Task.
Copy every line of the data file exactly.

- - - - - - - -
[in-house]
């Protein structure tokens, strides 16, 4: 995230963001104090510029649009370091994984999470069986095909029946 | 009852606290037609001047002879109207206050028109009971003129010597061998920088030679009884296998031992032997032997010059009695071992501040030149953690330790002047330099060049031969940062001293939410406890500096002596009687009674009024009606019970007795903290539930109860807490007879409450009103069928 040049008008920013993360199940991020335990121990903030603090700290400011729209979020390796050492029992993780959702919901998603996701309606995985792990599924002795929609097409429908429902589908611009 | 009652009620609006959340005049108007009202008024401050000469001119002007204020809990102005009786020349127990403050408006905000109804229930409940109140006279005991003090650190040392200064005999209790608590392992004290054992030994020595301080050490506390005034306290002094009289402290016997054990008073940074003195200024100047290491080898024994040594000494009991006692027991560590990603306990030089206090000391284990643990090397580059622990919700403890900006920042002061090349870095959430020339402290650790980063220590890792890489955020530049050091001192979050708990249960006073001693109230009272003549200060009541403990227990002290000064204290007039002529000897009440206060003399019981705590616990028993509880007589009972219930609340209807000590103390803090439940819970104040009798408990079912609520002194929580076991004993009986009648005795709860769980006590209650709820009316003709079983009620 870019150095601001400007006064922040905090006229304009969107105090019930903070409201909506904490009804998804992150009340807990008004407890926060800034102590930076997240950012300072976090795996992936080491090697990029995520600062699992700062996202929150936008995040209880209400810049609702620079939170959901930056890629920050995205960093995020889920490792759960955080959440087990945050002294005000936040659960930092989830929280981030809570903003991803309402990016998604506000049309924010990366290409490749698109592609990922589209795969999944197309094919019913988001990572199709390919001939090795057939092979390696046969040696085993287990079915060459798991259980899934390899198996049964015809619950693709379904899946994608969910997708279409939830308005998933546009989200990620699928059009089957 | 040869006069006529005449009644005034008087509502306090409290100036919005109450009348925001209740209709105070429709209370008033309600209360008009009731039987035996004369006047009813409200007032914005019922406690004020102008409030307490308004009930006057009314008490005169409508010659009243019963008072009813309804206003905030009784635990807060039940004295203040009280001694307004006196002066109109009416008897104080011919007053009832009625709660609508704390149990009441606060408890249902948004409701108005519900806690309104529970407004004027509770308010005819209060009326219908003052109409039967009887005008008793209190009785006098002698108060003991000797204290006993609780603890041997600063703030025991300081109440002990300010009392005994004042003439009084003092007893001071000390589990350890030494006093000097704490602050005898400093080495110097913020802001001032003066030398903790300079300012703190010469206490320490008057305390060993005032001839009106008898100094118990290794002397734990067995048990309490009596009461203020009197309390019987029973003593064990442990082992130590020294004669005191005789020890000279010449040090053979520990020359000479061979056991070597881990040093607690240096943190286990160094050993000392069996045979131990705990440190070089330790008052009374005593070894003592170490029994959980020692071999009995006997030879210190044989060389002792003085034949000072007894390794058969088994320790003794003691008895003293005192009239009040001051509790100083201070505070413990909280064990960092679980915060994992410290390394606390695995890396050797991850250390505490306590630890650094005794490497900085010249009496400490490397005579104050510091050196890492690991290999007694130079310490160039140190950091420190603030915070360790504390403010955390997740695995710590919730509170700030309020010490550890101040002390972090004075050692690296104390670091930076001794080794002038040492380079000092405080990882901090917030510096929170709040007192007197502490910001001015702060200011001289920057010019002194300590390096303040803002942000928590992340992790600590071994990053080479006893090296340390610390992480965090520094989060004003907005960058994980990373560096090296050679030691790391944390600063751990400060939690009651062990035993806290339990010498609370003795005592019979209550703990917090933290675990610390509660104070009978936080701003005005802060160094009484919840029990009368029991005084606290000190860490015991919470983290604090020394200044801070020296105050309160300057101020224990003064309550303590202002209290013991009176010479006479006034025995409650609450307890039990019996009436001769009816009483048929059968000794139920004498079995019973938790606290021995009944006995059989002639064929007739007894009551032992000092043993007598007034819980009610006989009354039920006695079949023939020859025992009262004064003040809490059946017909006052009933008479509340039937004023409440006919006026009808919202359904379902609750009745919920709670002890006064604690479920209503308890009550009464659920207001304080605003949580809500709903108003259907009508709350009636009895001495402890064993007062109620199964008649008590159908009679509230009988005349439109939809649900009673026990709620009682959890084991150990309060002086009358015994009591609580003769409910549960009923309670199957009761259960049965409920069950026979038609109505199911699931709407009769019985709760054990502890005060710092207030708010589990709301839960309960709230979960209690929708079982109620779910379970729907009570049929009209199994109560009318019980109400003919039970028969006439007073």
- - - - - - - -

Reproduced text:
[in-house]
């Protein structure tokens, strides 16, 4: 995230963001104090510029649009370091994984999470069986095909029946 | 009852606290037609001047002879109207206050028109009971003129010597061998920088030679009884296998031992032997032997010059009695071992501040030149953690330790002047330099060049031969940062001293939410406890500096002596009687009674009024009606019970007795903290539930109860807490007879409450009103069928 040049008008920013993360199940991020335990121990903030603090700290400011729209979020390796050492029992993780959702919901998603996701309606995985792990599924002795929609097409429908429902589908611009 | 009652009620609006959340005049108007009202008024401050000469001119002007204020809990102005009786020349127990403050408006905000109804229930409940109140006279005991003090650190040392200064005999209790608590392992004290054992030994020595301080050490506390005034306290002094009289402290016997054990008073940074003195200024100047290491080898024994040594000494009991006692027991560590990603306990030089206090000391284990643990090397580059622990919700403890900006920042002061090349870095959430020339402290650790980063220590890792890489955020530049050091001192979050708990249960006073001693109230009272003549200060009541403990227990002290000064204290007039002529000897009440206060003399019981705590616990028993509880007589009972219930609340209807000590103390803090439940819970104040009798408990079912609520002194929580076991004993009986009648005795709860769980006590209650709820009316003709079983009620 870019150095601001400007006064922040905090006229304009969107105090019930903070409201909506904490009804998804992150009340807990008004407890926060800034102590930076997240950012300072976090795996992936080491090697990029995520600062699992700062996202929150936008995040209880209400810049609702620079939170959901930056890629920050995205960093995020889920490792759960955080959440087990945050002294005000936040659960930092989830929280981030809570903003991803309402990016998604506000049309924010990366290409490749698109592609990922589209795969999944197309094919019913988001990572199709390919001939090795057939092979390696046969040696085993287990079915060459798991259980899934390899198996049964015809619950693709379904899946994608969910997708279409939830308005998933546009989200990620699928059009089957 | 040869006069006529005449009644005034008087509502306090409290100036919005109450009348925001209740209709105070429709209370008033309600209360008009009731039987035996004369006047009813409200007032914005019922406690004020102008409030307490308004009930006057009314008490005169409508010659009243019963008072009813309804206003905030009784635990807060039940004295203040009280001694307004006196002066109109009416008897104080011919007053009832009625709660609508704390149990009441606060408890249902948004409701108005519900806690309104529970407004004027509770308010005819209060009326219908003052109409039967009887005008008793209190009785006098002698108060003991000797204290006993609780603890041997600063703030025991300081109440002990300010009392005994004042003439009084003092007893001071000390589990350890030494006093000097704490602050005898400093080495110097913020802001001032003066030398903790300079300012703190010469206490320490008057305390060993005032001839009106008898100094118990290794002397734990067995048990309490009596009461203020009197309390019987029973003593064990442990082992130590020294004669005191005789020890000279010449040090053979520990020359000479061979056991070597881990040093607690240096943190286990160094050993000392069996045979131990705990440190070089330790008052009374005593070894003592170490029994959980020692071999009995006997030879210190044989060389002792003085034949000072007894390794058969088994320790003794003691008895003293005192009239009040001051509790100083201070505070413990909280064990960092679980915060994992410290390394606390695995890396050797991850250390505490306590630890650094005794490497900085010249009496400490490397005579104050510091050196890492690991290999007694130079310490160039140190950091420190603030915070360790504390403010955390997740695995710590919730509170700030309020010490550890101040002390972090004075050692690296104390670091930076001794080794002038040492380079000092405080990882901090917030510096929170709040007192007197502490910001001015702060200011001289920057010019002194300590390096303040803002942000928590992340992790600590071994990053080479006893090296340390610390992480965090520094989060004003907005960058994980990373560096090296050679030691790391944390600063751990400060939690009651062990035993806290339990010498609370003795005592019979209550703990917090933290675990610390509660104070009978936080701003005005802060160094009484919840029990009368029991005084606290000190860490015991919470983290604090020394200044801070020296105050309160300057101020224990003064309550303590202002209290013991009176010479006479006034025995409650609450307890039990019996009436001769009816009483048929059968000794139920004498079995019973938790606290021995009944006995059989002639064929007739007894009551032992000092043993007598007034819980009610006989009354039920006695079949023939020859025992009262004064003040809490059946017909006052009933008479509340039937004023409440006919006026009808919202359904379902609750009745919920709670002890006064604690479920209503308890009550009464659920207001304080605003949580809500709903108003259907009508709350009636009895001495402890064993007062109620199964008649008590159908009679509230009988005349439109939809649900009673026990709620009682959890084991150990309060002086009358015994009591609580003769409910549960009923309670199957009761259960049965409920069950026979038609109505199911699931709407009769019985709760054990502890005060710092207030708010589990709301839960309960709230979960209690929708079982109620779910379970729907009570049929009209199994109560009318019980109400003919039970028969006439007073």